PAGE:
The professor is not a historian.
In the above example, the verb lays-a n¢ùr«nd starts the sentence, followed by the
subject noun al-√ustaadh-u oPÉà°SC™G in the nominative case. The predicate or com-
plement of the verb lays-a n¢ùr«nd (mu√arrix-an kÉNqQD’e) is in the accusative case because
lays-a n¢ùr«nd is a “sister” of the verb kaan-a n¿Éc and thus belongs to a group of verbs
that (although intransitive in the traditional sense of the term) take their
complements in the accusative case.3
If the sentence were not negative, it would be equational and verbless. The
subject would be al-√ustaadh-u oPÉà°SC™G and the predicate mu√arrix-un l±qQD’e, both in
the nominative case, as is the rule with equational sentences:

.l±qQD’e oPÉà°SC™G
al-√ustaadh-u mu√arrix-un.
The professor is a historian.
In another example,

.káq«fɦ‘d oâ°ùnd
r
las-tu lubnaaniyyat-an.
I am not Lebanese.

3
See Chapter 36, on verbs of being, becoming, remaining, seeming (kaan-a wa-√axawaat-u-haa n¿Éc
É¡JG’NCGh).
Negation and exception 643


The verb is inflected for the first person (“I”) and the predicate or complement
consists of just one word, an adjective, in the accusative case: lubnaaniyyat-an
áq«fɦ‘d. It is feminine because the writer is feminine and speaking of herself. If the
sentence were not negative it would be:

.lá«fɦ‘d ÉfnCG
√anaa lubnaaniyyat-un.
I [am] Lebanese (f.).

with a pronoun subject (√anaa ÉfnCG ˜I™), no overt verb, and the adjective as predicate,
in the nominative case. For more extensive discussion of equational sentences, see
Chapter 4, section 2.

1.3 Further examples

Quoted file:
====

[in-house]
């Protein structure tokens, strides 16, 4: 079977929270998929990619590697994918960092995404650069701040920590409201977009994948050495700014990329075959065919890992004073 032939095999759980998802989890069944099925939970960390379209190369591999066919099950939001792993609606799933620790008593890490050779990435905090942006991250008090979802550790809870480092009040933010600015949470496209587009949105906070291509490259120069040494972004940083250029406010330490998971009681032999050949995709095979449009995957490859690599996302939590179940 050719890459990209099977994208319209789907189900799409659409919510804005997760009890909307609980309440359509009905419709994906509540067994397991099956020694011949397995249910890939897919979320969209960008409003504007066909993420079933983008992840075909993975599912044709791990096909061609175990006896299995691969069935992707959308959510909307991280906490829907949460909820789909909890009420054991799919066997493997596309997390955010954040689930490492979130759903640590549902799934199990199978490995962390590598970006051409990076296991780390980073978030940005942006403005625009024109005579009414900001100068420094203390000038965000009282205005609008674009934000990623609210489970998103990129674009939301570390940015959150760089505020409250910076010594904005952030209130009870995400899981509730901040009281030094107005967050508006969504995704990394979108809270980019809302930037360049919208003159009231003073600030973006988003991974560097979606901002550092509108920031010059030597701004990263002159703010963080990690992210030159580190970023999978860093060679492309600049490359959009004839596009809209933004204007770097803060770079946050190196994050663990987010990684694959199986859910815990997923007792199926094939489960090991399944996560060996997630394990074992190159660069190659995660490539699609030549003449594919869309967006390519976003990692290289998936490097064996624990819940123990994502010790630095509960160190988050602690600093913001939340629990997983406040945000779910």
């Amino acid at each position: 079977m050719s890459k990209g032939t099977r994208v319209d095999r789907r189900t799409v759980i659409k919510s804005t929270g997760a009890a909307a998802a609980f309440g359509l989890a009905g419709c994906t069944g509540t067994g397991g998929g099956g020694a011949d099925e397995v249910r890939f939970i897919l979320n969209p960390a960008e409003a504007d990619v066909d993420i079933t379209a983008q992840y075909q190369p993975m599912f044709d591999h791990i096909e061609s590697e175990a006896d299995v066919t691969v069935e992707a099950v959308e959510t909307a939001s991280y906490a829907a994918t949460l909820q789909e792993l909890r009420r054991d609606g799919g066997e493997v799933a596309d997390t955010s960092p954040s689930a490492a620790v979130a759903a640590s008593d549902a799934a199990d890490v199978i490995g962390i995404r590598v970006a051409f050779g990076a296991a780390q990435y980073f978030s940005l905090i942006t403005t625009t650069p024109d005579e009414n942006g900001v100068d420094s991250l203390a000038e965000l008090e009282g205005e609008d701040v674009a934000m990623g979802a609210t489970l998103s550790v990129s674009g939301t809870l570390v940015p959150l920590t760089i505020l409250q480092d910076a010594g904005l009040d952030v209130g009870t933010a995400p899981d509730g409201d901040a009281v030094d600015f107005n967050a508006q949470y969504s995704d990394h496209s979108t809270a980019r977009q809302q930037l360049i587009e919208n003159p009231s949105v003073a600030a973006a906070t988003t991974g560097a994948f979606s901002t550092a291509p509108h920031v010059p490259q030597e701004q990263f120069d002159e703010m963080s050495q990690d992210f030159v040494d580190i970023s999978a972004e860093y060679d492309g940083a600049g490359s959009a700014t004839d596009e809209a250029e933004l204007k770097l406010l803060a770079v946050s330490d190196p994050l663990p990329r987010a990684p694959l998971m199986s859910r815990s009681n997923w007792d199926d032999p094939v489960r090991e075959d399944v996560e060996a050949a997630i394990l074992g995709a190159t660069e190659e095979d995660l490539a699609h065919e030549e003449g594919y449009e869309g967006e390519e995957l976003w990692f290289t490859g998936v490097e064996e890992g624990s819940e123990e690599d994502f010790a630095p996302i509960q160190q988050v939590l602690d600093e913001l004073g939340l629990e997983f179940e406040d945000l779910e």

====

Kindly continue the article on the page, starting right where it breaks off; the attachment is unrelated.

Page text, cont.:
Here are a few more examples of lays-a n¢ùr«nd in context:

1.3.1 Predicate of lays-a ¢ùr«d is a noun or adjective in the accusative case
nn
.mQÉKBG ná‘q¤¦e râ°ùr«d .kɘjô°T k“LQ n¢ùr«d Gòg
nn n
lays-at munaqqibat-a √aathaar-in haadhaa lays-a rajul-an shariif-an.
She is not an archaeologist. This is not a noble man.

.n–‘°ùdG n¢ùr«d Gòg .kIóq«L râ°ùr«d ‚o੪°S
n nn
haadhaa lays-a l-sabab-a. sum¬at-u-ka lays-at jayyidat-an.
This is not the reason. Your reputation is not good.


1.3.2 Predicate of lays-a ¢ùr«d is a prepositional phrase
nn
The predicate or complement of lays-a may be a prepositional phrase rather than
a noun, noun phrase, or adjective. In this case, the preposition causes the follow-
ing noun to be in the genitive case.

?‚dòc n¢ùr«ndnCG
.u¦Qhô°†dG øe ¢ùr«d
nn
lays-a min-a l-Daruuriyy-i. √a-lays-a ka-dhaalika?
It is not necessary. Isn™t it so (˜like that™)?

.´’°V’ŸG ≈∏Y m±Éc m´“qWG ≈∏Y â°ùnd
or
las-tu ¬alaa TTilaa¬-in kaaf-in ¬alaa l-mawDuu¬-i.
I am not informed enough about the subject.

1.3.3 Predicate of lays-a n¢ùr«nd is an adverb
The predicate of lays-a may also be an invariable adverb that does not take case
inflections. In the following sentence, the adverb hunaaka n‘ɦog is the predicate
and Siraa¬-un l´Gôp°U ˜struggle™ is the subject of lays-a n¢ùr«nd.
644 A Reference Grammar of Modern Standard Arabic